The village of Culbin was destroyed and abandoned in The Great Sand Drift of 1694 and is the focus of the artist’s creative re-imagining of the myths, legends, people and land that made up Culbin village life. The artist had to abandon her home after experiencing flooding and moved to the edge of the Culbin Forest. Her experience echoes that of the women of Culbin and resonates with our current global climate state of flux.
At the time of the Great Drift pins were used for holding clothes together across all levels of society, gender and age – even babies’ nappies were secured with them. They were everyday objects and so pincushions would be commonplace in the home. Sand was used as a traditional filling in pincushions to sharpen and clean pins. In this exhibition they poignantly invoke the ‘disappeared village’ and the global communities so vulnerable to climate change.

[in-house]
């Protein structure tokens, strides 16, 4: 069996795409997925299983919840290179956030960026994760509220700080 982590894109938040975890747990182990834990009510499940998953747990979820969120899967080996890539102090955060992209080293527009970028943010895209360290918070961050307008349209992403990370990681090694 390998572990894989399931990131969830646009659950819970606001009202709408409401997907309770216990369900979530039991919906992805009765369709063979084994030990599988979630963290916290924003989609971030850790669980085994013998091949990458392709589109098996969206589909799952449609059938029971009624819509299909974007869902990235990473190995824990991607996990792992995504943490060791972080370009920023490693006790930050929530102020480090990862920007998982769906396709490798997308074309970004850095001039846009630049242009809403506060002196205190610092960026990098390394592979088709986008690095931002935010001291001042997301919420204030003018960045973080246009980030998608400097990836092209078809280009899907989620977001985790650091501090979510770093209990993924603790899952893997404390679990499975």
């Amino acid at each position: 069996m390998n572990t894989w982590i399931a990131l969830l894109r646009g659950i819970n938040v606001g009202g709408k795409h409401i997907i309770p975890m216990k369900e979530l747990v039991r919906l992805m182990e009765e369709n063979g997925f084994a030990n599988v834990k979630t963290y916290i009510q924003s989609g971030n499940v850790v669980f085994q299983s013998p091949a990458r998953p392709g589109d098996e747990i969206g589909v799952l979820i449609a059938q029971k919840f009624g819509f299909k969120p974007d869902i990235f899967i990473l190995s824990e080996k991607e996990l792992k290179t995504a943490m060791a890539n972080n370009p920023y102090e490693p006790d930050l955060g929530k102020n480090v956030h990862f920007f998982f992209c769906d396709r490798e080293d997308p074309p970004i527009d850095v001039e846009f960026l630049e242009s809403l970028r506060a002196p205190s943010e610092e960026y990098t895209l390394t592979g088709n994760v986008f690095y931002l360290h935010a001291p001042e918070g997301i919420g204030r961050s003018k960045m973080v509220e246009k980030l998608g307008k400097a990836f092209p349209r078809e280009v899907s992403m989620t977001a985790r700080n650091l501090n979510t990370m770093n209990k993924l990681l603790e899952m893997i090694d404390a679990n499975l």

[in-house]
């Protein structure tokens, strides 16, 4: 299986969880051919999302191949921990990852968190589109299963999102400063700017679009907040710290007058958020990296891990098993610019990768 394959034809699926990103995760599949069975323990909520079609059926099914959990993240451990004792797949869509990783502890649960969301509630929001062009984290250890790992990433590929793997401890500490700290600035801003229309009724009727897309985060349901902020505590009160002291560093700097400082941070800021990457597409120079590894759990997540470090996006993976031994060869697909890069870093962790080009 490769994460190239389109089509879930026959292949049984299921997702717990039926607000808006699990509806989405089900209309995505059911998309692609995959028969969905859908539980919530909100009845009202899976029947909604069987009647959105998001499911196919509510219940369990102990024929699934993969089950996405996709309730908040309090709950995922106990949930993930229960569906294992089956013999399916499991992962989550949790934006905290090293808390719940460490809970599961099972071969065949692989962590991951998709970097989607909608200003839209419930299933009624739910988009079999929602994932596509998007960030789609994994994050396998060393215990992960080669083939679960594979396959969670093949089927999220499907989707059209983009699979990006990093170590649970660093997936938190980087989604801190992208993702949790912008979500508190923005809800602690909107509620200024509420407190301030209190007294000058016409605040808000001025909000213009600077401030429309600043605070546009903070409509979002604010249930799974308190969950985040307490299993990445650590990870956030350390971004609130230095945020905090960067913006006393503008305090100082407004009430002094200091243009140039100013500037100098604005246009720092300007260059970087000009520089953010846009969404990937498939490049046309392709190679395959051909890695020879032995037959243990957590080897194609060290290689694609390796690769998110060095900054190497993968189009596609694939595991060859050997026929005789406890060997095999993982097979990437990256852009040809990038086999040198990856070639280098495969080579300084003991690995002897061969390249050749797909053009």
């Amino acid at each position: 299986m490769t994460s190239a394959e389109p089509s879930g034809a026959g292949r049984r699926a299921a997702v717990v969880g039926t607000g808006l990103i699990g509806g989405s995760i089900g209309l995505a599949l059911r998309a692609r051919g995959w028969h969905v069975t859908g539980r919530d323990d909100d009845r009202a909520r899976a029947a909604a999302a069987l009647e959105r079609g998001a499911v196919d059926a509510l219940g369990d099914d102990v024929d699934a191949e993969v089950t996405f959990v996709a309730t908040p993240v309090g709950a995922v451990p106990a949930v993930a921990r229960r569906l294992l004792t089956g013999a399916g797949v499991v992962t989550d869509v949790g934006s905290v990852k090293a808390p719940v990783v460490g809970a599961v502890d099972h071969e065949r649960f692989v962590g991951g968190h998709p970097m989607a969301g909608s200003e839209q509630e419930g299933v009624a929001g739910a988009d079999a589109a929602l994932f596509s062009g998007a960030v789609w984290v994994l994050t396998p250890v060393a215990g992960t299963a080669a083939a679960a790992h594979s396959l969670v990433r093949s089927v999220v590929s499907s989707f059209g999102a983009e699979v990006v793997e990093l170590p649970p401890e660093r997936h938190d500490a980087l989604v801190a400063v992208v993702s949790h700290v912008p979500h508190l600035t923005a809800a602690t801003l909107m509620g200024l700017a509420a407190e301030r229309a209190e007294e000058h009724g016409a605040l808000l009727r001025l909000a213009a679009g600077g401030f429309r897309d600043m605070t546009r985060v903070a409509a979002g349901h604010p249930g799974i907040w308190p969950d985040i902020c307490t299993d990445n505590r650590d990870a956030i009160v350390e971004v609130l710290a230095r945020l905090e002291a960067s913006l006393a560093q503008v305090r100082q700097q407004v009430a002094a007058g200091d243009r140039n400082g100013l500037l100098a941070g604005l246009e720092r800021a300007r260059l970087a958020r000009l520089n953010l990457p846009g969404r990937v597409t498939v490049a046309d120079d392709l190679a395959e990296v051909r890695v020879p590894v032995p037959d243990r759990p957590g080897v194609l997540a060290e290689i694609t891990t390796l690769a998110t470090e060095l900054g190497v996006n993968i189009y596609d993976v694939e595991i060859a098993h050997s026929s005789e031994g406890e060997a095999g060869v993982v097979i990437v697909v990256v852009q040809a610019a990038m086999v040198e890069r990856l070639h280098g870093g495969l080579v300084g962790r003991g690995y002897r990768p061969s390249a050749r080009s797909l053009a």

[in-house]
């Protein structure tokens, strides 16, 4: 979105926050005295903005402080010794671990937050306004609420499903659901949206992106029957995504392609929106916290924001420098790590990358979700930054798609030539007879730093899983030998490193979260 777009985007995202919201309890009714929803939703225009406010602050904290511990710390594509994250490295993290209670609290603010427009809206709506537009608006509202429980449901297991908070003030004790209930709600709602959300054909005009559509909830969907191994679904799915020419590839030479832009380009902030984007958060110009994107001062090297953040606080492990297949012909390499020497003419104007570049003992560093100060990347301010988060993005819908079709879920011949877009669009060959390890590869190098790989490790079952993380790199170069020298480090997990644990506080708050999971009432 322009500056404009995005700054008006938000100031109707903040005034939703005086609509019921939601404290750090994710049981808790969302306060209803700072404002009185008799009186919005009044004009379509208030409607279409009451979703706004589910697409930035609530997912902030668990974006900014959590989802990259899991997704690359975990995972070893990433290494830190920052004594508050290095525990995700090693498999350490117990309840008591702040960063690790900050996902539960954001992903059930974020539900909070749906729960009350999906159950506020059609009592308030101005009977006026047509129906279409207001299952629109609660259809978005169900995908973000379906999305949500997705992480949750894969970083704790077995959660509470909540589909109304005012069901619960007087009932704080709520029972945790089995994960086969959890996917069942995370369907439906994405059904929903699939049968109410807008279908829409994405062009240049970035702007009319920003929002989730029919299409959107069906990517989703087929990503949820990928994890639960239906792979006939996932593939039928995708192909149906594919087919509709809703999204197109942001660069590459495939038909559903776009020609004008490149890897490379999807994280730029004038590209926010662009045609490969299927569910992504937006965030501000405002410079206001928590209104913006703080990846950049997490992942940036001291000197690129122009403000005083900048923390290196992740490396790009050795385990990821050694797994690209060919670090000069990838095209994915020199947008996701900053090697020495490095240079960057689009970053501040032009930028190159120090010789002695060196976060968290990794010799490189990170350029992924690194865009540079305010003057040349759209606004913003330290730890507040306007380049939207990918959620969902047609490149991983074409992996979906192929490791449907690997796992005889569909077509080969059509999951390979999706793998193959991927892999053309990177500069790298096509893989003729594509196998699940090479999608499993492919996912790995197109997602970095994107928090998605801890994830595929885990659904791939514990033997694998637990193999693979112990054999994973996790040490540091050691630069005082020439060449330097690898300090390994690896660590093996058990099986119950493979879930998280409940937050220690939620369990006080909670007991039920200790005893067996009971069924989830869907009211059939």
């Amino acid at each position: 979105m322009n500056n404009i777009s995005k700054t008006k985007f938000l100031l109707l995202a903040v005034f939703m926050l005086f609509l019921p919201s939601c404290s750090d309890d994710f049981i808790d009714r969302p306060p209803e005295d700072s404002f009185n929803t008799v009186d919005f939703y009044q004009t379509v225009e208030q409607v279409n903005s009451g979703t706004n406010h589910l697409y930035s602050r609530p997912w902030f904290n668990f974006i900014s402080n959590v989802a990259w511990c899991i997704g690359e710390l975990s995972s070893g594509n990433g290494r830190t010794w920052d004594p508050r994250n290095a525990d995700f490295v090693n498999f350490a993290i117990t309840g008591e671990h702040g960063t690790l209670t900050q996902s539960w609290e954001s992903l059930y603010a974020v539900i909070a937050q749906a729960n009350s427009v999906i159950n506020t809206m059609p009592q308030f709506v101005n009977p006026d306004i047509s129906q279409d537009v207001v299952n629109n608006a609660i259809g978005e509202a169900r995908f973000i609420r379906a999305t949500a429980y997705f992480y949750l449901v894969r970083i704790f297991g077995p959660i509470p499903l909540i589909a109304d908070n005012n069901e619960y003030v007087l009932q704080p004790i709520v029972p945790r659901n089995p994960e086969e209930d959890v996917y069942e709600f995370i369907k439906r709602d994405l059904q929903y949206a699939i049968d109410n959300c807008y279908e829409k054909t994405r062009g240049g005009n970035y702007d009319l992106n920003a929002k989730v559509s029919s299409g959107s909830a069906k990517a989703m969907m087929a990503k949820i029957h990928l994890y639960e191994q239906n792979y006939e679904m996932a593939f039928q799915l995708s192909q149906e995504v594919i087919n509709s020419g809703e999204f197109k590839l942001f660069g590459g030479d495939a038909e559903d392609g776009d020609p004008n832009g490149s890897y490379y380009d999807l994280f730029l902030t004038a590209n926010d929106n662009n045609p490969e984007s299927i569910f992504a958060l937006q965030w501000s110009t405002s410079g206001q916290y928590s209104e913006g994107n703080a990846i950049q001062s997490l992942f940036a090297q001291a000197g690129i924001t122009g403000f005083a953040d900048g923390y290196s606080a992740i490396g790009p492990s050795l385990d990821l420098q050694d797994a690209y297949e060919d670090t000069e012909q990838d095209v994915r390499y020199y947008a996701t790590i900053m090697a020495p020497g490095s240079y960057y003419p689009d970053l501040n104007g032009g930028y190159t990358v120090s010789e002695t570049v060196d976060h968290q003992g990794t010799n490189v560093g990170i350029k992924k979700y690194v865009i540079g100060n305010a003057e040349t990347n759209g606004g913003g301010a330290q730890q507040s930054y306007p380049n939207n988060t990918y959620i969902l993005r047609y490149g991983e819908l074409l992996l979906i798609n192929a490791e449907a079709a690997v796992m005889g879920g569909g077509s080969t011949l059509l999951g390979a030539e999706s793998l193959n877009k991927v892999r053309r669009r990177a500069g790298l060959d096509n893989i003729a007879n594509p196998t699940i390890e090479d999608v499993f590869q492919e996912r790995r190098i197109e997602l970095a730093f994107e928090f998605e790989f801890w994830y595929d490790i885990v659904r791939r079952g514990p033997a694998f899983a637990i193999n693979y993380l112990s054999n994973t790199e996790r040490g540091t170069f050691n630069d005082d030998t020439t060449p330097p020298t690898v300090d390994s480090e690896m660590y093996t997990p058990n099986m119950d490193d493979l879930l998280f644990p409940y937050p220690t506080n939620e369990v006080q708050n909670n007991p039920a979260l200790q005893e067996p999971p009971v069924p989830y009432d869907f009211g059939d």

25 February – 22 April 2023
Foyer Craft Gallery